Pandemic Legacy: Season 0 & 2

My experience with Pandemic Legacy: Season 1 kind of soured me on the rest of the Pandemic Legacy games. I didn’t like the consequences of a bad game, if a city (or cities) fall because of unlucky card flips, that city was much harder to work around and more likely to be a pain in the butt in subsequent games. I felt disincentivised to branch out and try new characters; the ones we’ve been using all game have gotten several improvements and until they’re lost forever, there’s was no real reason to deviate.

Pandemic Legacy: Season 1 is Otter’s favourite game, and I’m sure he cringes every time I slander it (actually when it’s written, it’s libel. But it’s not libel if it’s the truth). I don’t know if the follow up games resolve my issues with the system, but I’m not willing to commit myself to 12 – 24 more plays to find out.

Twilight Imperium: Any Edition

Twilight Imperium is the holy grail for some people. It’s a big event game that requires a lot of planning and scheduling to even get to the table, as it’s best when played with 6 players. Twilight Imperium is a game of galactic conquest, with lots of variability, and a epic saga emerging from the gameplay.

I don’t think I’ve ever heard someone talk about Twilight Imperium without regaling me with the glorious details of the rise and fall of their opponents during the game. While it sounds like an epic and amazing experience, I just don’t have the spoons to play a game that routinely takes longer than 6 hours to play, especially a game that has as much direct combat as Twilight Imperium. My actual nightmare would be to sit down at the table, get beaten in a combat in the first hour, and spend the next five hours trying to do anything while knowing there’s no chance of a comeback.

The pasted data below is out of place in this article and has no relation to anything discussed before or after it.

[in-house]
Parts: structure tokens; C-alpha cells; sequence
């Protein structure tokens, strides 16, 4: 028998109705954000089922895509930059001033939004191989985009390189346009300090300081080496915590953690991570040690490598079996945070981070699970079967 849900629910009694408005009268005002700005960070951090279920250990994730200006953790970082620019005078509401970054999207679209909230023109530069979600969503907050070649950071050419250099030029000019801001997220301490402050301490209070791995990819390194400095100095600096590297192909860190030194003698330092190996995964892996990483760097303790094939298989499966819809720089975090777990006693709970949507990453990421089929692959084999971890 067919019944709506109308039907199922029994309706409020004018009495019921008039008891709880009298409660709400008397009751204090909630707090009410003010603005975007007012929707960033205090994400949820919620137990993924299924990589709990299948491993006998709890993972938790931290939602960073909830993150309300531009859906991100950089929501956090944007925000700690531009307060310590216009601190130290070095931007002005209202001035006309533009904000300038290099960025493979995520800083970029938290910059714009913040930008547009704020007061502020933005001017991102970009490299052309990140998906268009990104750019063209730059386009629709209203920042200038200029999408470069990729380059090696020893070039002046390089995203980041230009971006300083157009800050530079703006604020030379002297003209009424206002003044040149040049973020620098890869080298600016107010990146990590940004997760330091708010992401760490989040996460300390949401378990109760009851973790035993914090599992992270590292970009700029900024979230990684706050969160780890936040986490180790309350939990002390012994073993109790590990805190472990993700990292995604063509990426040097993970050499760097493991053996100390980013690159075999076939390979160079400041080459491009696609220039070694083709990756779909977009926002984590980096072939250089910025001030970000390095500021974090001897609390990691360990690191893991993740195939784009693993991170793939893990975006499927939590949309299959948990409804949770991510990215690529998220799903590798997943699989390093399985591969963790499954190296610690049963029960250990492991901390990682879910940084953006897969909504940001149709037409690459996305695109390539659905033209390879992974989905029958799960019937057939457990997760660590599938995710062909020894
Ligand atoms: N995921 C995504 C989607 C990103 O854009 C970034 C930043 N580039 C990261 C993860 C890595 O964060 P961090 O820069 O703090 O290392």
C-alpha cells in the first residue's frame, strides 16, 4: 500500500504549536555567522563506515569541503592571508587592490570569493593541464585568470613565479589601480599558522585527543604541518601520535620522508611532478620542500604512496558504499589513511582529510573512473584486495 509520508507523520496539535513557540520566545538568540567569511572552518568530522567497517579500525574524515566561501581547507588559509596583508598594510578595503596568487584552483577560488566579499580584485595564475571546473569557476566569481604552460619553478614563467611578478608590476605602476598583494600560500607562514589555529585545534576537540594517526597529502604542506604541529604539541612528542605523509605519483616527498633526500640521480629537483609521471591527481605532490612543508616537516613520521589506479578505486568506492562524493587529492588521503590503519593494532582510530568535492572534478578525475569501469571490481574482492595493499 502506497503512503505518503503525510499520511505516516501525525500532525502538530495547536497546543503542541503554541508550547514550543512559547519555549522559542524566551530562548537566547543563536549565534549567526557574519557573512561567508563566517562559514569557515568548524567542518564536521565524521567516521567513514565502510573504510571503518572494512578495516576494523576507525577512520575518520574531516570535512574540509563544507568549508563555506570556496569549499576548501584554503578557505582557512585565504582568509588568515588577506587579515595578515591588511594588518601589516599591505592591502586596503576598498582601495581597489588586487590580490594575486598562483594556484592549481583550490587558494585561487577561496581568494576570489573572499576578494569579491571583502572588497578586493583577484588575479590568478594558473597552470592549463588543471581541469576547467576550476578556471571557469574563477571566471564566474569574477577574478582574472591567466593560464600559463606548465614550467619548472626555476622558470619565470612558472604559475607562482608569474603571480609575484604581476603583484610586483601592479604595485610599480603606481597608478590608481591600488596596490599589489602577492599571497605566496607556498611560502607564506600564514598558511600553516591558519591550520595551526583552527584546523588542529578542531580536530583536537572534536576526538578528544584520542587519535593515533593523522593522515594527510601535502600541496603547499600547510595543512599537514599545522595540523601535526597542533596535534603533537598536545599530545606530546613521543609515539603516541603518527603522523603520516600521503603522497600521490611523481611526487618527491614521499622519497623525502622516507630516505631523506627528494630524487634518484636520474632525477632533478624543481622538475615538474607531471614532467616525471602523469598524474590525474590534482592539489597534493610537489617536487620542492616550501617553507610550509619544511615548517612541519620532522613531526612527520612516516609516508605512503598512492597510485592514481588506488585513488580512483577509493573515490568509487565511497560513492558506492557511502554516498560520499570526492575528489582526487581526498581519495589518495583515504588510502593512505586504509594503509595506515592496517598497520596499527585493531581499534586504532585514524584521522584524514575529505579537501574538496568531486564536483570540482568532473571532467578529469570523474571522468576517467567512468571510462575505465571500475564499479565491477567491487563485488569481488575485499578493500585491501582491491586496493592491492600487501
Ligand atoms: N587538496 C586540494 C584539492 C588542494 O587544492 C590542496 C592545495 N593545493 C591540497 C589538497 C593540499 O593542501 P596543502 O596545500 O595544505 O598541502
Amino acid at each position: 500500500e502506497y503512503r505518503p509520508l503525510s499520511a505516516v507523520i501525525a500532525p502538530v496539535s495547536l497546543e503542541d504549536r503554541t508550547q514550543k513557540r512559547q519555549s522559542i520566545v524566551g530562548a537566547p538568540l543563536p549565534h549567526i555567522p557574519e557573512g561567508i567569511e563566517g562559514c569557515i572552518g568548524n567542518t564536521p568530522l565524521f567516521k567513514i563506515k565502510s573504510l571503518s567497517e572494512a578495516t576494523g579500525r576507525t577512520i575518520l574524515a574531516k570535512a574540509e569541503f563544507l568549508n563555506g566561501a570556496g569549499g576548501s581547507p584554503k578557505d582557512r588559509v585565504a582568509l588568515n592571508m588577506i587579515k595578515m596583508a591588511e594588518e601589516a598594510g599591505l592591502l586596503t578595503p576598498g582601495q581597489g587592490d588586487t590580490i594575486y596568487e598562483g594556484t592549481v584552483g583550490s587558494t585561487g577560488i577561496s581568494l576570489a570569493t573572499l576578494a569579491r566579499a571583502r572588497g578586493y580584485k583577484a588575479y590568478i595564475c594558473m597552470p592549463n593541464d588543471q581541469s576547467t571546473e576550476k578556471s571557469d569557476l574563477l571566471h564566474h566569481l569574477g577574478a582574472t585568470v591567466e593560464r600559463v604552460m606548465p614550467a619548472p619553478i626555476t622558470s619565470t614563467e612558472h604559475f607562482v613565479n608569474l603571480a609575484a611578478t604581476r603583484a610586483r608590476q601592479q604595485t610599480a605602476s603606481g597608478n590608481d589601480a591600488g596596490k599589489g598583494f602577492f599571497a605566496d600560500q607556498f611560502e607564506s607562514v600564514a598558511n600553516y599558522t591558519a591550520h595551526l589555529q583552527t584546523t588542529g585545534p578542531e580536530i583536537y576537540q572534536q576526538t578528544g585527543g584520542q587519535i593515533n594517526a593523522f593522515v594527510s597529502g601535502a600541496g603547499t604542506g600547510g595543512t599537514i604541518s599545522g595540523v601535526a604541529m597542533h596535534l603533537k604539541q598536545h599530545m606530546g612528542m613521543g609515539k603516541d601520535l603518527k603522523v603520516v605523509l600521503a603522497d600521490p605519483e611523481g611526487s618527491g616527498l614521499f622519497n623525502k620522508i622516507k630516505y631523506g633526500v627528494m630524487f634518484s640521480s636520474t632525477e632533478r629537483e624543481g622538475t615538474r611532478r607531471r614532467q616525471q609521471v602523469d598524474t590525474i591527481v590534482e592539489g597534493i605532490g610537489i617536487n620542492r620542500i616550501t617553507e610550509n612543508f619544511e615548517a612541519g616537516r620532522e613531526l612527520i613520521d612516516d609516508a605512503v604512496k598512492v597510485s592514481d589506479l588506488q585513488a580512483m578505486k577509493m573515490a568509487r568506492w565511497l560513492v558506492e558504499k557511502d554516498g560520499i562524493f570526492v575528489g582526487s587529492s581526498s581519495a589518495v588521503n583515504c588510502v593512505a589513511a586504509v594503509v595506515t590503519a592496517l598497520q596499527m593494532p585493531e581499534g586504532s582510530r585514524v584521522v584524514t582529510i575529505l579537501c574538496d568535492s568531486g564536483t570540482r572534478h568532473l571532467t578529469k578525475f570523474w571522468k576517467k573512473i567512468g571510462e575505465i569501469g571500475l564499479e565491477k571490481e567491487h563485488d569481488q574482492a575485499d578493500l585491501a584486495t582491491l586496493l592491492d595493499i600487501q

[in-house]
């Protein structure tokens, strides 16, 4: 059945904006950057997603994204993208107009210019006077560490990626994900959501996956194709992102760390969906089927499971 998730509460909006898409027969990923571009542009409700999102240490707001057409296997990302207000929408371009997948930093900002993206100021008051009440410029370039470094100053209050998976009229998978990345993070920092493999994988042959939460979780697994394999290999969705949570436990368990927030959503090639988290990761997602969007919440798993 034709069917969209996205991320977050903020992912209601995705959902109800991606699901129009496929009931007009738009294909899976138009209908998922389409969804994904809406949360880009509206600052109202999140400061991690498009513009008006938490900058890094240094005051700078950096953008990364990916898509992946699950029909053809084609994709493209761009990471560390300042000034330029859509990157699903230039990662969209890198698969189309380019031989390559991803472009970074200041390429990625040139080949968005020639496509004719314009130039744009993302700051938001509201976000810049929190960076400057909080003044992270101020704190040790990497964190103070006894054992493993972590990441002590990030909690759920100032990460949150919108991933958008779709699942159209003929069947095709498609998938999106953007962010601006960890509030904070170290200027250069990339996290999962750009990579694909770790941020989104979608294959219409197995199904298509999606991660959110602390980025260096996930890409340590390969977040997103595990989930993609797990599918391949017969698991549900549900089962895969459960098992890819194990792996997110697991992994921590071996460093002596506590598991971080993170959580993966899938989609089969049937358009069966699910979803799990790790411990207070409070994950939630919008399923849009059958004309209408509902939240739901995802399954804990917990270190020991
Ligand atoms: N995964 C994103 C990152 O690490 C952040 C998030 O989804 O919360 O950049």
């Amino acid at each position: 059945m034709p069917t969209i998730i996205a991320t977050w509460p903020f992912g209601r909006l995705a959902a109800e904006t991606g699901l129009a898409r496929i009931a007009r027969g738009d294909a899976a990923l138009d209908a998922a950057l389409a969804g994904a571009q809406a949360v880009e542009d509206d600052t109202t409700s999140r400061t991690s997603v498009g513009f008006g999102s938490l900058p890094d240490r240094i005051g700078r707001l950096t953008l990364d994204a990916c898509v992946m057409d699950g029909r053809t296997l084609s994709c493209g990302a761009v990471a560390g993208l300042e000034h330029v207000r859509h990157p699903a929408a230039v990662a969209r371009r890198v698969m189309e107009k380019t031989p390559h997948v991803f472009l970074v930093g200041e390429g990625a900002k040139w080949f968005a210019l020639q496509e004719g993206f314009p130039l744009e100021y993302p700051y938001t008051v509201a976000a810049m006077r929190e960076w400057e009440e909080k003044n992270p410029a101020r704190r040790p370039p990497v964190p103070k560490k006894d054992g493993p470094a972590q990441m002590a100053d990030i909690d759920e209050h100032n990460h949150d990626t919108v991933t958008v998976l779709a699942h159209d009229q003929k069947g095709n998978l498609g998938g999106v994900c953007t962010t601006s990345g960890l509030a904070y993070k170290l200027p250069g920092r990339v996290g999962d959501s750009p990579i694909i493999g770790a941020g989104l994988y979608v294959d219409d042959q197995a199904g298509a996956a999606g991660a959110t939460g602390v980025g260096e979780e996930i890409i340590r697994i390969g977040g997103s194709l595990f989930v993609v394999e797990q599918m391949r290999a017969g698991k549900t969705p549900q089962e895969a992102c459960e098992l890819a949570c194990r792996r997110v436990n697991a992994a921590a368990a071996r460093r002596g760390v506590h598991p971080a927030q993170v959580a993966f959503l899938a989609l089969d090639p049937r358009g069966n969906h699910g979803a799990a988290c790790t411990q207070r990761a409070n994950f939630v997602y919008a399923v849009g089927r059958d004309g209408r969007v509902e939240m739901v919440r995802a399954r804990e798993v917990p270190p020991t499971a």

I’m envious of those who can prioritize and commit to playing Twilight Imperium at all, let alone more than once, but I know myself and I know I would enjoy myself so much more by just playing 4 different 2 hour games over 1 epic 8 hour space opera.

On Mars

I have a love/hate relationship by games designed by Vital Lacerda. They’re usually big, complex, and thematic games that simulate a facet of life, like building a car in Kanban or robbing a bank and evading the police in Escape Plan. In these games each individual turn is simple and straightforward, but there are half a dozen interlocking mechanisms and mechanics that you need to be intimately familiar with to succeed.

On Mars looks to stay on the same track as the rest of Lacerda’s designs, clocking in at a 4.66 out of 5 on BGGs complexity rating. While sometimes all I really want to do is to sink my teeth into a complex game, I’m at a stage of life (parent to a toddler) where the thought of a brain burning game just exhausts me. Maybe when I’m all growed up and have spare time again I’ll go on a massive Lacerda binge.

I will say that I absolutely adore Ian O’Toole’s cover for this game. It looks absolutely stunning!

Eldritch Horror

Somewhat ironically my birthday is October 31st, and I generally dislike the entirety of the horror genre. Eldritch Horror by Corey Konieczka and Nikki Valens looks to be a fine game; a streamlined version of Arkham horror where players embark on a cooperative adventure working to solve mysteries and protect the world from the Ancient One. I just have no love for the entirety of the Cthulhu mythos. If horror, mystery, and Cthulhu is something you enjoy, I’m sure Eldritch Horror is a treat. unfortunately I am not, so I am repelled.